Fighting From Home is a series of sculptures created by Luke Perry that shine a light on the non-combat heroes of WWI installed at Mill Pond Meadow commissioned by Featherstone Town Council.
Following months of research and engagement supported by Arts Council England, Luke developed the concept for the artwork as a tribute to those who supported WWI efforts from home and to the compassion of the Featherstone community during that time. The sculptures were inspired by the following research:
The Coal works/ workers
Though the coal miners continued to suffer from poor working conditions, injury and mortality due to their work, low pay and other perils that were the regular ills to the miners life there was an incredible sense of social conscience. The resounding message throughout the war years was that of unflinching support for those who were in need.
Local Issues – Belgian Refugee
There were many issues suffered and tackled during the war years. Conscription, rationing, zeppelin attacks and the planning and construction of Council Housing. The most indicative however of Featherstone’s strong social conscience and in ratio to the huge amount of news coverage was the community support for the Belgian Refugee’s.
Munitions Girls – Munitionette
It became clear from the research both nationally and locally that there would have been many local women who for the period of the war became Munitions girls. These women worked in toxic and often highly dangerous roles to produce the high number of Shells, Bullets and general high explosives needed on the front.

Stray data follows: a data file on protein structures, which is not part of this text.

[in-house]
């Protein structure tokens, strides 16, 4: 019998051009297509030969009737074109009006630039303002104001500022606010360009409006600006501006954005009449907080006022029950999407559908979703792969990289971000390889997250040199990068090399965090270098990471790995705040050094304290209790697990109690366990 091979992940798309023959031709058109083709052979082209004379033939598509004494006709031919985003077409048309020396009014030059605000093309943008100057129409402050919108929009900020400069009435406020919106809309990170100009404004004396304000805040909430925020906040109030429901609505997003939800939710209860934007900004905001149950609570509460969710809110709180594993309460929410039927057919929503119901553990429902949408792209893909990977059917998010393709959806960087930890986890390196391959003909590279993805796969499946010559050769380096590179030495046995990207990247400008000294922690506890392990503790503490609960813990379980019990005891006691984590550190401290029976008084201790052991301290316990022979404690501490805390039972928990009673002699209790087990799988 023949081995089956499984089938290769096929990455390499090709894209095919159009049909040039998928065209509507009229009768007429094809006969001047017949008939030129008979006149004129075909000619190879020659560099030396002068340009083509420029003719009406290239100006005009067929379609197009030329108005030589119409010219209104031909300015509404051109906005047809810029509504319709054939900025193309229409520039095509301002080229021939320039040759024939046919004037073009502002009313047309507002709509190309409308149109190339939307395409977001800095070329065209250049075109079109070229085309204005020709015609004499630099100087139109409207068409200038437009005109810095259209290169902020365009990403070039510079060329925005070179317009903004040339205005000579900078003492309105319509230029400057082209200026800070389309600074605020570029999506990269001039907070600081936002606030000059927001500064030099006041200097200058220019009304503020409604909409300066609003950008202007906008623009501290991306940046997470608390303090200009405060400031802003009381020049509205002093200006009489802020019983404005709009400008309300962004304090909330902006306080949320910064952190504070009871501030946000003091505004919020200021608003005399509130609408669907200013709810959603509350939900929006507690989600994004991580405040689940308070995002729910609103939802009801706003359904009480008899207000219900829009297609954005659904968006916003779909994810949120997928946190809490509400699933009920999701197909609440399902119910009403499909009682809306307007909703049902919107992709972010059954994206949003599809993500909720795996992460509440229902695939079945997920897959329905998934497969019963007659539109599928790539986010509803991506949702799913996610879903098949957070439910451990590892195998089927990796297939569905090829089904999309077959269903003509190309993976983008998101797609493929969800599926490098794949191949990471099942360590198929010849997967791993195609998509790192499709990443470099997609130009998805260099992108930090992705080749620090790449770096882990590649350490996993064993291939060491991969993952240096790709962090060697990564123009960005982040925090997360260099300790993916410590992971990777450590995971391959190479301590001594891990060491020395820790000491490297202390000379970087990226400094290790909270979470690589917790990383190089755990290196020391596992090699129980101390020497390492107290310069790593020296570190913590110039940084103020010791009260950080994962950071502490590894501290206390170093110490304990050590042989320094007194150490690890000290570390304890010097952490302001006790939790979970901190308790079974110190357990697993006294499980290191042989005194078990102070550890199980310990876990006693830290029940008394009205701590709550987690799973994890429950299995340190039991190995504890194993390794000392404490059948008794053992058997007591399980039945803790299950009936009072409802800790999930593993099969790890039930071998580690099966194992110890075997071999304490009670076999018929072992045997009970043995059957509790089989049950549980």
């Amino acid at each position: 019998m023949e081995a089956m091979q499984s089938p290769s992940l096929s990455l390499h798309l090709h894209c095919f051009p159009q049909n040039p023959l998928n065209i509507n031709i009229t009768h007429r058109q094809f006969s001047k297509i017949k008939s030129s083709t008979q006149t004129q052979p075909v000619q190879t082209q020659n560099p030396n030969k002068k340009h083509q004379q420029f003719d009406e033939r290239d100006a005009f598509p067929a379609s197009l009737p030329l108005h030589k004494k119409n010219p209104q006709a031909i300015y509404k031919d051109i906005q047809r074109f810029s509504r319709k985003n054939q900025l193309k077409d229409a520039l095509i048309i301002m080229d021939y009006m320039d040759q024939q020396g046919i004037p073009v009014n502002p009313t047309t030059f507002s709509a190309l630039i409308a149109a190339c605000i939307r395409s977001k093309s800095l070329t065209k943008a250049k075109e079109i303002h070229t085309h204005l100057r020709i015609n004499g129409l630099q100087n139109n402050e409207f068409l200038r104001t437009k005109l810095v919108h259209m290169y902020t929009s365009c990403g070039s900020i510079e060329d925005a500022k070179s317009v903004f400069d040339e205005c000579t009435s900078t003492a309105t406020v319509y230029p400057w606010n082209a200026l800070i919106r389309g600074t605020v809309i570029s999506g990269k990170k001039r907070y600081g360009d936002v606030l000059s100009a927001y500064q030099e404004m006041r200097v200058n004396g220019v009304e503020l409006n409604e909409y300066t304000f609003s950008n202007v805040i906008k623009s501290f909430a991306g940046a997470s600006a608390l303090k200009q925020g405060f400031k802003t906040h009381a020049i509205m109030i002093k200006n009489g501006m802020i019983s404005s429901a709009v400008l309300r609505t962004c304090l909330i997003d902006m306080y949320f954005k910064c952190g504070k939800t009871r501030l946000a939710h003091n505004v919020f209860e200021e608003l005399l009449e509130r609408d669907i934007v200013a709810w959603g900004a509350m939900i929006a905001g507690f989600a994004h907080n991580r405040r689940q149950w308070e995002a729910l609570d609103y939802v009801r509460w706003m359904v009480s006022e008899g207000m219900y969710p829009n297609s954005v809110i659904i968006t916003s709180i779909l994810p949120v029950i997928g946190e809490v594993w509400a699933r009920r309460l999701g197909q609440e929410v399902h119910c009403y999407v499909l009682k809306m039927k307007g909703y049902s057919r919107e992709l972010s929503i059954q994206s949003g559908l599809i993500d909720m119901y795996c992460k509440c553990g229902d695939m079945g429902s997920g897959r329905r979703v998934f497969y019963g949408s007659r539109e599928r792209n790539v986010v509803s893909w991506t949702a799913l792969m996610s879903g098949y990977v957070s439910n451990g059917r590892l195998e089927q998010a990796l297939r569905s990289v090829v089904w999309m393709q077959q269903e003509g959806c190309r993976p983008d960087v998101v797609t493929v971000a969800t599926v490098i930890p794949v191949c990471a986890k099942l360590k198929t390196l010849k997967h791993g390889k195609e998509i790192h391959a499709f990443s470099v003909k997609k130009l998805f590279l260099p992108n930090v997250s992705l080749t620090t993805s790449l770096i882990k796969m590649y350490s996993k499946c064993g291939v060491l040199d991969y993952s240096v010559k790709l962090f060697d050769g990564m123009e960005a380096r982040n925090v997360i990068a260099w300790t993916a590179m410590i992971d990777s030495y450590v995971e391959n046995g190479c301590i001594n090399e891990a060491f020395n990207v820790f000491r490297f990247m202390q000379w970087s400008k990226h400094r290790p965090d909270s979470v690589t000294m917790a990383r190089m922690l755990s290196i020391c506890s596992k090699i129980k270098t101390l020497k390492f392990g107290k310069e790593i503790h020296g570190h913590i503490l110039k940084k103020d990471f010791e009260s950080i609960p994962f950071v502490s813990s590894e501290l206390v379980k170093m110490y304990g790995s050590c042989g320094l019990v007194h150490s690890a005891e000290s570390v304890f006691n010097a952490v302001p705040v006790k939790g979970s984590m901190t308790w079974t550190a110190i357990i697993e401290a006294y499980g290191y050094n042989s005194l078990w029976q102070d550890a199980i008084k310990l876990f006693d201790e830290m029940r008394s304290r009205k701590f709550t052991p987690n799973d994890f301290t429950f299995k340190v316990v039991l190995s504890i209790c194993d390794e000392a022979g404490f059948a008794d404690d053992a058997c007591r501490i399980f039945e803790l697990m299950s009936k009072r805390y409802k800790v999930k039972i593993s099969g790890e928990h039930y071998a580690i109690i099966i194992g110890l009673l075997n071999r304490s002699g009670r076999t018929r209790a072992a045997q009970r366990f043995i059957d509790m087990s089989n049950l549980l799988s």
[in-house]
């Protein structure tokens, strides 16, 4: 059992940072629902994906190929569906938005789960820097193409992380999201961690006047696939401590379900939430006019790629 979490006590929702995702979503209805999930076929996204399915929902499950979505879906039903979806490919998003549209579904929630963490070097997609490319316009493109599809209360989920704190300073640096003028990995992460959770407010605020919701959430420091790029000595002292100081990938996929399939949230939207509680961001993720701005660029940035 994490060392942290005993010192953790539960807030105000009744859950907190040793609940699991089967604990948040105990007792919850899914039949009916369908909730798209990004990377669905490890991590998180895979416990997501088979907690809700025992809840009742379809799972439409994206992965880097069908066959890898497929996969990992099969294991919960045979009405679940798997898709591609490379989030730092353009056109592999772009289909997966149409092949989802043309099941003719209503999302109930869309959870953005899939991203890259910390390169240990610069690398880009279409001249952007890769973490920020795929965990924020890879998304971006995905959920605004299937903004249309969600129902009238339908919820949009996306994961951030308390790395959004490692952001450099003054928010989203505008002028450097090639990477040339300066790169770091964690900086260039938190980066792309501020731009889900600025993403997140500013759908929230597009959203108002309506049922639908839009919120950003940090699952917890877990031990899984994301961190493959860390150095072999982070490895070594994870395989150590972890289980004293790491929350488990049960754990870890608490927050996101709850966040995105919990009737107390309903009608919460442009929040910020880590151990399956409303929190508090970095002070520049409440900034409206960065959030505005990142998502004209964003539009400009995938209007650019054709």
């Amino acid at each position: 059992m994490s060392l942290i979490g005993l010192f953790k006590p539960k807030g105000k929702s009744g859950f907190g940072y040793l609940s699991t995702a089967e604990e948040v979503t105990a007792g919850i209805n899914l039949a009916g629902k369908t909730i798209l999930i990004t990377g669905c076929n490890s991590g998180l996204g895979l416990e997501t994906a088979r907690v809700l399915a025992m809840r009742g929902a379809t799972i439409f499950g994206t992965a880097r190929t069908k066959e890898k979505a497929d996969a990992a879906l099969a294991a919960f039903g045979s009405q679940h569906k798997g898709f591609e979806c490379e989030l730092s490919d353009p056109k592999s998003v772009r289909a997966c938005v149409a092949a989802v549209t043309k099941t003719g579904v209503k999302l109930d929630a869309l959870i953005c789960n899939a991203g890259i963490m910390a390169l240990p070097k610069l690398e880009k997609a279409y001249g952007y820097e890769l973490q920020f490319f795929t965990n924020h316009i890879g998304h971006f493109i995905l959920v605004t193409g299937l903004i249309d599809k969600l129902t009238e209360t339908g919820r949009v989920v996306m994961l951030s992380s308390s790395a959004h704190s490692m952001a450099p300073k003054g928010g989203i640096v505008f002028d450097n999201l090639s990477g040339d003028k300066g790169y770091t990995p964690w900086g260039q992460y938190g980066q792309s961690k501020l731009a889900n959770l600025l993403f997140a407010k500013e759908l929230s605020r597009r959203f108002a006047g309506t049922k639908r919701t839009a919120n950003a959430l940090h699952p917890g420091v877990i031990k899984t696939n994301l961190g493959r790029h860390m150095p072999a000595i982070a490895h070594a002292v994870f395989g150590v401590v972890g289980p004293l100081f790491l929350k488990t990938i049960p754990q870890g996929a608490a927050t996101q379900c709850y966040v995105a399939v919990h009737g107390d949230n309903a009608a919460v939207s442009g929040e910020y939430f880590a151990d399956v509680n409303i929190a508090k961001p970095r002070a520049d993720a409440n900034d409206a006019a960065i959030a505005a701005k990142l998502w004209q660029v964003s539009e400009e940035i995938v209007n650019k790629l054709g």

Loss is a broad word and certainly covers a multitude of horrors during the period of the Great War. Many lost loved ones, almost all of the men serving were wounded or lost a comrade. Many lost their youth, limbs, health or mental health to the war.
Women’s Changing Roles – VAD Nurse
The research locally and nationally was dominated with this subject. After 1900 a huge push for Womens Suffrage led to a massive upsurge in enthusiasm for Women to have a greater responsibility in the running of the world and equal rights. The War called on this heavily.
Children’s Contributions & suffering
Children bore the brunt of much of the hardships domestically with malnutrition and other ill effects of the hardships of a Nation at war. Children often found themselves overlooked and confused in the struggle to survive. Despite this there was in Featherstone a huge push from local schools, clubs and organisations a continued support for soldiers serving overseas, refugees both on the continent and in Britain and those who were effected by war.